Constructing and using Black cultural capital
in Black middle class Britannia
Abstract only
Log-in for full text

You are not authenticated to view the full text of this chapter or article.

manchesterhive requires a subscription or purchase to access the full text of books or journals - to see content that you/your institution should have access to, please log in through your library system or with your personal username and password.

If you are authenticated and think you should have access to this title, please contact your librarian.

Non-subscribers can freely search the site, view abstracts/extracts and download selected front and end matter. 

Institutions can purchase access to individual titles; please contact manchesterhive@manchester.ac.uk for pricing options.

ACCESS TOKENS

If you have an access token for this content, you can redeem this via the link below:

Redeem token

This chapter looks at Black middle-class consumption of ‘Black cultural capital’ – forms of dominant cultural capital mediated in a way that promotes ethnoracial affinity and resistance. I argue that participants often decode certain cultural forms as ‘Black cultural capital’ when they fulfil a politics of representation, both challenging the Whiteness of the art world and controlling images of Blackness more generally. Such participants often construe themselves as having the most symbolic mastery over these cultural forms by virtue of being racialised as Black. However, those towards strategic assimilation attempt to use Black cultural capital to foster inter-racial solidarity, while those towards the ethnoracial autonomous identity mode prefer to keep Black cultural spaces ethnoracially closed.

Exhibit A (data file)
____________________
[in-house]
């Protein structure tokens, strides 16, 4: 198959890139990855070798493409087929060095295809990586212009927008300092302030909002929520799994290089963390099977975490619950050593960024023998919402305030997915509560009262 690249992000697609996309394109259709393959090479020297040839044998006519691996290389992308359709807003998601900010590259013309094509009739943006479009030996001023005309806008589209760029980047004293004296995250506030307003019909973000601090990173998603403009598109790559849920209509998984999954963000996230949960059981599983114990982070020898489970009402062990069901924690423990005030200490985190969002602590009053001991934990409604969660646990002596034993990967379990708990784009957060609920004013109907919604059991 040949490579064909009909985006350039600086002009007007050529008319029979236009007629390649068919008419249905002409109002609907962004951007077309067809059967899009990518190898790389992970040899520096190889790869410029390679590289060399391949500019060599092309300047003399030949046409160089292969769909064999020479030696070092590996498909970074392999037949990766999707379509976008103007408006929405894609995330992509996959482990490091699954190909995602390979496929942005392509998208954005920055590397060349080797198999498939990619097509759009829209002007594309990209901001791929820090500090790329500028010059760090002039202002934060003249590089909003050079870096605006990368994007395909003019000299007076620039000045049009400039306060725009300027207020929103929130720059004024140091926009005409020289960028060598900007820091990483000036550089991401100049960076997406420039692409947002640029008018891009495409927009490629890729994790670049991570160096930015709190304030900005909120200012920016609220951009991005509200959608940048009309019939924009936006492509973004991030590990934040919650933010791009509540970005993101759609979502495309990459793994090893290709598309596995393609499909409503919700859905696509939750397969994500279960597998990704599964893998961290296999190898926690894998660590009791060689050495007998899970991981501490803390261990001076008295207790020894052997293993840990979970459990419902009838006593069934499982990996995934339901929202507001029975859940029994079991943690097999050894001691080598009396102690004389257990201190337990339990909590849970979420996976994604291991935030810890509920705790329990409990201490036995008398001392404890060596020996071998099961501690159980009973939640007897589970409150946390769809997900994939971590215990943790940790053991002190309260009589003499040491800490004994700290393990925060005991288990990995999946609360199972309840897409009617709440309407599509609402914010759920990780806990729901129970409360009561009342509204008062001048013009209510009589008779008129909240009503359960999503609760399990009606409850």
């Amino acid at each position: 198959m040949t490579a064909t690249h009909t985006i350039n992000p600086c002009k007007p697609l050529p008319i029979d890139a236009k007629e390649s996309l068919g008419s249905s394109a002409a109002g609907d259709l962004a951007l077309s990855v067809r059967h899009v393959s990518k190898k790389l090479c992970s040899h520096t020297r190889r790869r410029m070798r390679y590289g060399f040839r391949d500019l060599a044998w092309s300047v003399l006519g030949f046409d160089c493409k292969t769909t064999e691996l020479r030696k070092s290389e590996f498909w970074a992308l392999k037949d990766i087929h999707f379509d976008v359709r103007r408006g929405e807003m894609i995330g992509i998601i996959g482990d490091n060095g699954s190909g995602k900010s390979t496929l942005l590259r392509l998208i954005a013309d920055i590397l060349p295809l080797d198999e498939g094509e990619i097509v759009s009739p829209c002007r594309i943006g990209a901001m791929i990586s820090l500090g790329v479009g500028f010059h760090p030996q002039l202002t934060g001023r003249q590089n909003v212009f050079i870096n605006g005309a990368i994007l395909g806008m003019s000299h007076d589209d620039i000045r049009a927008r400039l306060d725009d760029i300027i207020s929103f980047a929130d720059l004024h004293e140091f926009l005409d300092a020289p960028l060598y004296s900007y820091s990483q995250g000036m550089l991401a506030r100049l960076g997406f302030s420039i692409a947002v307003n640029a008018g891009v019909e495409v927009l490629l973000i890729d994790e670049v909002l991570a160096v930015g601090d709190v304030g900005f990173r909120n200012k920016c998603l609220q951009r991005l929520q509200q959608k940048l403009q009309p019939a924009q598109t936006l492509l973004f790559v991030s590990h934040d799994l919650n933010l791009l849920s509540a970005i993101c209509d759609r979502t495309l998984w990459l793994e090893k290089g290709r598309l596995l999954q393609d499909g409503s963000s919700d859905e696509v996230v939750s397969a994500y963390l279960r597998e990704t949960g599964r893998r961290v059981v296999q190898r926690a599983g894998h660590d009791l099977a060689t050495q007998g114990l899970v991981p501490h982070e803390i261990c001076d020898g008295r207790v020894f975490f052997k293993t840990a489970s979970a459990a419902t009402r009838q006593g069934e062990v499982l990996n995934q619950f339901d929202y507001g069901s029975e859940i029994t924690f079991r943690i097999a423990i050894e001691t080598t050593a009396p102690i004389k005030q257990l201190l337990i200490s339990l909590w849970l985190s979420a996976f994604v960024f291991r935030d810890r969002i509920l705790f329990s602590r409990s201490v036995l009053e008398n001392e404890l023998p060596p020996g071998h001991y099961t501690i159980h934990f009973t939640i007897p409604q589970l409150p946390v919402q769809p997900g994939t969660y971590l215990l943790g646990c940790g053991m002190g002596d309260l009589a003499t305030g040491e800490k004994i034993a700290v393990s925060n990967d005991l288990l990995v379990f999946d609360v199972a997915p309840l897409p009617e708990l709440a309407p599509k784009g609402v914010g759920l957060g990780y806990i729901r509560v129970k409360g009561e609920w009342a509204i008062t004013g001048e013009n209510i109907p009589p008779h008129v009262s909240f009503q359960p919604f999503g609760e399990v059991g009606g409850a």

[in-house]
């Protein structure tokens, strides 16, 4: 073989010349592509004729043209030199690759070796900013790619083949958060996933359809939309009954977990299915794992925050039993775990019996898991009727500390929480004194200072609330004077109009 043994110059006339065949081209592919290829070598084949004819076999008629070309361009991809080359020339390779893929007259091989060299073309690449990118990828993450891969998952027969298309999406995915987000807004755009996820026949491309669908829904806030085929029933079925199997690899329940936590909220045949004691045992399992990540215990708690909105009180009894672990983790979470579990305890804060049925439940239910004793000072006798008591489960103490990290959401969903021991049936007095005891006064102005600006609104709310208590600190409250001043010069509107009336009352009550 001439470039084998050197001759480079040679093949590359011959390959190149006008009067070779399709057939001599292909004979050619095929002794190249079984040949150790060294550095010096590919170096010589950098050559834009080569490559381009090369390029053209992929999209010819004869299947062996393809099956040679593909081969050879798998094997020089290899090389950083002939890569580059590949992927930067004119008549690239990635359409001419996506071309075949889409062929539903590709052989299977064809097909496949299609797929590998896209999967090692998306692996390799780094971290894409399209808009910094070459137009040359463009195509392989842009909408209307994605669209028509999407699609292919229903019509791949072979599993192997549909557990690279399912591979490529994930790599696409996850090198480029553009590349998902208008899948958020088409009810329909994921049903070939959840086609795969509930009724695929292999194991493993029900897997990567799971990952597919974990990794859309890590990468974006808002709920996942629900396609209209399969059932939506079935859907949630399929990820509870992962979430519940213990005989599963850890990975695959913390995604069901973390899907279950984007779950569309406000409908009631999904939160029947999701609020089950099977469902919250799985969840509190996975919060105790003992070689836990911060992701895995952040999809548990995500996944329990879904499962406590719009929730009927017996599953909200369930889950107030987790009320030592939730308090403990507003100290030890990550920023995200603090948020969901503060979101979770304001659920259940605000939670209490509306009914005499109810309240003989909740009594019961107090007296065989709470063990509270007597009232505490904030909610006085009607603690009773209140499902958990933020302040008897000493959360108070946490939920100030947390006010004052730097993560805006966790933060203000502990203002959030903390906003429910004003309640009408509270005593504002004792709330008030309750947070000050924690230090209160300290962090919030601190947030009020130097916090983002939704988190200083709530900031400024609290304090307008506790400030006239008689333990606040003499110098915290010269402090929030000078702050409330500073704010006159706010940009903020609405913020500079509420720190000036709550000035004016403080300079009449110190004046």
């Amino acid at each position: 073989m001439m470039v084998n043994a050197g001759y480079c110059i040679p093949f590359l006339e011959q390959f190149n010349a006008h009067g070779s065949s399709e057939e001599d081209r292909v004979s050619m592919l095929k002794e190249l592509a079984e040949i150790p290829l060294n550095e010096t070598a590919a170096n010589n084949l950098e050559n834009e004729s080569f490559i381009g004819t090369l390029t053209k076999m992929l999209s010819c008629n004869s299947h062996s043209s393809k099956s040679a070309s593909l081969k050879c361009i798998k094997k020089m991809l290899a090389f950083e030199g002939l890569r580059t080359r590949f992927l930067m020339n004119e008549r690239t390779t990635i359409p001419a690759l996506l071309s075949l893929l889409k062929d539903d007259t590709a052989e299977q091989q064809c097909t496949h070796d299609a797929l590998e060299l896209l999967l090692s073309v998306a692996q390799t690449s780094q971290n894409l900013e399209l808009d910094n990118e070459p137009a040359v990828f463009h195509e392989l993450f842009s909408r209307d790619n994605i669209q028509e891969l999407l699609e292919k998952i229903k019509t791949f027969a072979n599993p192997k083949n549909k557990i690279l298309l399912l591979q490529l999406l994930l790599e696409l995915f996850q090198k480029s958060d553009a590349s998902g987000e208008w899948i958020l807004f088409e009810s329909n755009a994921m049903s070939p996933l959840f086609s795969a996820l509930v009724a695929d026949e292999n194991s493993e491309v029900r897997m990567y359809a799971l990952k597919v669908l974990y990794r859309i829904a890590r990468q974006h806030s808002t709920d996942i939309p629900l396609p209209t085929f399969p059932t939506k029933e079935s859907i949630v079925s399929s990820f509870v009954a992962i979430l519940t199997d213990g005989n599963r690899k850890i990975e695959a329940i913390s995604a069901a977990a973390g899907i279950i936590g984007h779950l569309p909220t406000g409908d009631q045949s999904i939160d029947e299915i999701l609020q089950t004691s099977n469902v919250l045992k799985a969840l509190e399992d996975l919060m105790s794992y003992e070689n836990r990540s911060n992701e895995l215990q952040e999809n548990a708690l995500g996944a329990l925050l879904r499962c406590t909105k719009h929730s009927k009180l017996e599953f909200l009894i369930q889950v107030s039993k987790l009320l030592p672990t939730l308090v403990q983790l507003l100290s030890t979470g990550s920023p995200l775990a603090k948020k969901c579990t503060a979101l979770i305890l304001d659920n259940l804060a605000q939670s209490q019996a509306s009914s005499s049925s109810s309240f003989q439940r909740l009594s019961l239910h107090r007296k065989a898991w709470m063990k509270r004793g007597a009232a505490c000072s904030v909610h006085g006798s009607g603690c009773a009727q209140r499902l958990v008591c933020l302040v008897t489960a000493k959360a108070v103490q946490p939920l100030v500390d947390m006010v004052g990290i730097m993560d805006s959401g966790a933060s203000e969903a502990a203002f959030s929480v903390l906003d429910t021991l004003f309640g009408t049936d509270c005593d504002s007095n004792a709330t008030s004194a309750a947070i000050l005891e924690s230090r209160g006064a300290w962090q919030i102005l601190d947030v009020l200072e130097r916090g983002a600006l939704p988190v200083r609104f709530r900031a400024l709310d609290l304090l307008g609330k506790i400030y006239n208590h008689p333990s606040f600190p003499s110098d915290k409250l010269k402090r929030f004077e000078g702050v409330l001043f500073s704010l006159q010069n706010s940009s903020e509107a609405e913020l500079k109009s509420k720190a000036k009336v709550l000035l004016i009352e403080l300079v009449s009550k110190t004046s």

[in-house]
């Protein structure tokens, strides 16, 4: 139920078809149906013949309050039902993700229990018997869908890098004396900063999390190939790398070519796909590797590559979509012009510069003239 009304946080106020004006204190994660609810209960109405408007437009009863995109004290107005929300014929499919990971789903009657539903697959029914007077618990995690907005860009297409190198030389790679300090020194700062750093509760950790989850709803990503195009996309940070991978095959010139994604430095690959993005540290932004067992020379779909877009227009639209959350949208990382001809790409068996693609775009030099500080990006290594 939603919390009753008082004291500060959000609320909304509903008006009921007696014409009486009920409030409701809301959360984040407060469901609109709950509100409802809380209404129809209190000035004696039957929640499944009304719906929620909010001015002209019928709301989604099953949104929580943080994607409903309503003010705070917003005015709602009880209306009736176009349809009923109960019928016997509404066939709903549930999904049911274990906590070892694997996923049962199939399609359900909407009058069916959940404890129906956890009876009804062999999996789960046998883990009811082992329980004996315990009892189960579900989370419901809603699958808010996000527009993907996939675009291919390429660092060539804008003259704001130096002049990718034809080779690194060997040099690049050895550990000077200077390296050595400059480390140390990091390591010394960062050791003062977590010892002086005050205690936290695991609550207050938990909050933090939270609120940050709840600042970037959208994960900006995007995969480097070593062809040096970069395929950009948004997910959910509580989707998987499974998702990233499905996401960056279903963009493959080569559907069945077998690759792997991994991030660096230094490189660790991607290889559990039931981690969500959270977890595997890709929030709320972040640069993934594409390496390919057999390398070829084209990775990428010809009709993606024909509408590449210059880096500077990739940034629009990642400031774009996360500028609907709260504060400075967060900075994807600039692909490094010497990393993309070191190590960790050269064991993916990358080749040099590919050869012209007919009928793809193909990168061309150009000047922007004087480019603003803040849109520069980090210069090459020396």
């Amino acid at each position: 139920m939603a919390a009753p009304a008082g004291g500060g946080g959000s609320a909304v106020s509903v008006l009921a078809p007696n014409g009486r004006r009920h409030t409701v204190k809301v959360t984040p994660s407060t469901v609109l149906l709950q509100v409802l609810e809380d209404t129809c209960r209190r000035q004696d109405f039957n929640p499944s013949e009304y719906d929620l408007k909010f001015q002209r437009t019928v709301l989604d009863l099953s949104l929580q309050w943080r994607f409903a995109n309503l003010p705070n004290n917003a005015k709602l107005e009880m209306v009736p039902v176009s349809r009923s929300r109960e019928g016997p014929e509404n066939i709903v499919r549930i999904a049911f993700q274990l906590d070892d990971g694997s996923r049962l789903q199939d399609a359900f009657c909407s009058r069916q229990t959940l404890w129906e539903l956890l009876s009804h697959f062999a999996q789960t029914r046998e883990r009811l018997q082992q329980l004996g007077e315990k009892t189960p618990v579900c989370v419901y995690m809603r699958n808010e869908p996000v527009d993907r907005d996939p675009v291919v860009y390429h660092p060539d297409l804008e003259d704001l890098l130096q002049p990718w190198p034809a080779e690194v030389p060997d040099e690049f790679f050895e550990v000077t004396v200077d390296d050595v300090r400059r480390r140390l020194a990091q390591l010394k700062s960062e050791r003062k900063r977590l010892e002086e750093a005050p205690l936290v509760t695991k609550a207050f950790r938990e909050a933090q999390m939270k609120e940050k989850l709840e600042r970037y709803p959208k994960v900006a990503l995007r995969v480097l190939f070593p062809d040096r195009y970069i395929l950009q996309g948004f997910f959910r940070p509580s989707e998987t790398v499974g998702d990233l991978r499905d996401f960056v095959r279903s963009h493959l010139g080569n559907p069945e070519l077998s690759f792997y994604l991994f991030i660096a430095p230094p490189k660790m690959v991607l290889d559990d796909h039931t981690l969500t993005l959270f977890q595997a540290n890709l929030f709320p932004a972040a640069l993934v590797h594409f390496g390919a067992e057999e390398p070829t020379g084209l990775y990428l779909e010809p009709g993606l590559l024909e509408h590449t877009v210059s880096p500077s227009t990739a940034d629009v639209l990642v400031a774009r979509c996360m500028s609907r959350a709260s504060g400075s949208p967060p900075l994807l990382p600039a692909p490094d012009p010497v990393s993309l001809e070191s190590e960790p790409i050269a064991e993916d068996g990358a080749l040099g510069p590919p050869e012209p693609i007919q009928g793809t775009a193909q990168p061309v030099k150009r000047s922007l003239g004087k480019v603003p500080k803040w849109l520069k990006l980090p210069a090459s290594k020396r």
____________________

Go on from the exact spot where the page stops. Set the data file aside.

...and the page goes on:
Black middle class Britannia

Identities, repertoires, cultural consumption

Metrics

All Time Past Year Past 30 Days
Abstract Views 49 49 3
Full Text Views 0 0 0
PDF Downloads 0 0 0